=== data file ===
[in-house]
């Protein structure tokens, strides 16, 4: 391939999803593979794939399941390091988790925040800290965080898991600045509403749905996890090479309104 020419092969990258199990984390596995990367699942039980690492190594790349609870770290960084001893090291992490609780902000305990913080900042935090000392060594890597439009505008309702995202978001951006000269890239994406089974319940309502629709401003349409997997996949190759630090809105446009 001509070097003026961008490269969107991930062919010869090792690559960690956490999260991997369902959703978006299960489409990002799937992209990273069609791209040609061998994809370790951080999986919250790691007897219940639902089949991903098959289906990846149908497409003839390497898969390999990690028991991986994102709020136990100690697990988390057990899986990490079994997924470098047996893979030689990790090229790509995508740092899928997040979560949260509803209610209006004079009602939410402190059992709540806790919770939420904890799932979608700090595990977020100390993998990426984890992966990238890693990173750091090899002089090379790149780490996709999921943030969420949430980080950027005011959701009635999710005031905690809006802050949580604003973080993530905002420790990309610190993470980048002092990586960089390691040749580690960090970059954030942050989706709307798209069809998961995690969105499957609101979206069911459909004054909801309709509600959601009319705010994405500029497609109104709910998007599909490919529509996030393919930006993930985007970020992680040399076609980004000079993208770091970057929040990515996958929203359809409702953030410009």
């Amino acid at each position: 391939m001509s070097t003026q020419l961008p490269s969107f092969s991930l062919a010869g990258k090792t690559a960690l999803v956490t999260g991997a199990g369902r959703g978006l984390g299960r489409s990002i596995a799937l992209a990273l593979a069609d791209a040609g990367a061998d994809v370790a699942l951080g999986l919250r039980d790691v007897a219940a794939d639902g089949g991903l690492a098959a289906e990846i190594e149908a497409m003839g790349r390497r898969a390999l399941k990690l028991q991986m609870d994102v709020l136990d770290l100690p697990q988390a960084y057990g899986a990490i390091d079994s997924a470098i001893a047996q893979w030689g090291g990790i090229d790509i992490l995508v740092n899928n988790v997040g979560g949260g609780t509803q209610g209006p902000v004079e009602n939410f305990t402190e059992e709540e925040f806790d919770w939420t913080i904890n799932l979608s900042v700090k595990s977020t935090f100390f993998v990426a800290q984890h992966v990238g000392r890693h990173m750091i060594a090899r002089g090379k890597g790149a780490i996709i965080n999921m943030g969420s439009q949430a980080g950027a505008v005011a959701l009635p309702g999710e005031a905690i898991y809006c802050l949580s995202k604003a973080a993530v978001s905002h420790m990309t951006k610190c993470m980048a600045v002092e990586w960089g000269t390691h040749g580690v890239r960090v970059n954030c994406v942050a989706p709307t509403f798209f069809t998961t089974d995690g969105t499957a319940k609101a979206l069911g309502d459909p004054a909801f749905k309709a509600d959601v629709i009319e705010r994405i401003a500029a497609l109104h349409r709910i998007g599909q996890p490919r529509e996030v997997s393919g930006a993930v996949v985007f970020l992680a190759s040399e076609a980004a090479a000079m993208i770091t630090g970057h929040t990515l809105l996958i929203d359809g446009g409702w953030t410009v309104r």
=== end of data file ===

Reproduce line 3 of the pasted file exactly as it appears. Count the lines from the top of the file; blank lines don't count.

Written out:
């Amino acid at each position: 391939m001509s070097t003026q020419l961008p490269s969107f092969s991930l062919a010869g990258k090792t690559a960690l999803v956490t999260g991997a199990g369902r959703g978006l984390g299960r489409s990002i596995a799937l992209a990273l593979a069609d791209a040609g990367a061998d994809v370790a699942l951080g999986l919250r039980d790691v007897a219940a794939d639902g089949g991903l690492a098959a289906e990846i190594e149908a497409m003839g790349r390497r898969a390999l399941k990690l028991q991986m609870d994102v709020l136990d770290l100690p697990q988390a960084y057990g899986a990490i390091d079994s997924a470098i001893a047996q893979w030689g090291g990790i090229d790509i992490l995508v740092n899928n988790v997040g979560g949260g609780t509803q209610g209006p902000v004079e009602n939410f305990t402190e059992e709540e925040f806790d919770w939420t913080i904890n799932l979608s900042v700090k595990s977020t935090f100390f993998v990426a800290q984890h992966v990238g000392r890693h990173m750091i060594a090899r002089g090379k890597g790149a780490i996709i965080n999921m943030g969420s439009q949430a980080g950027a505008v005011a959701l009635p309702g999710e005031a905690i898991y809006c802050l949580s995202k604003a973080a993530v978001s905002h420790m990309t951006k610190c993470m980048a600045v002092e990586w960089g000269t390691h040749g580690v890239r960090v970059n954030c994406v942050a989706p709307t509403f798209f069809t998961t089974d995690g969105t499957a319940k609101a979206l069911g309502d459909p004054a909801f749905k309709a509600d959601v629709i009319e705010r994405i401003a500029a497609l109104h349409r709910i998007g599909q996890p490919r529509e996030v997997s393919g930006a993930v996949v985007f970020l992680a190759s040399e076609a980004a090479a000079m993208i770091t630090g970057h929040t990515l809105l996958i929203d359809g446009g409702w953030t410009v309104r």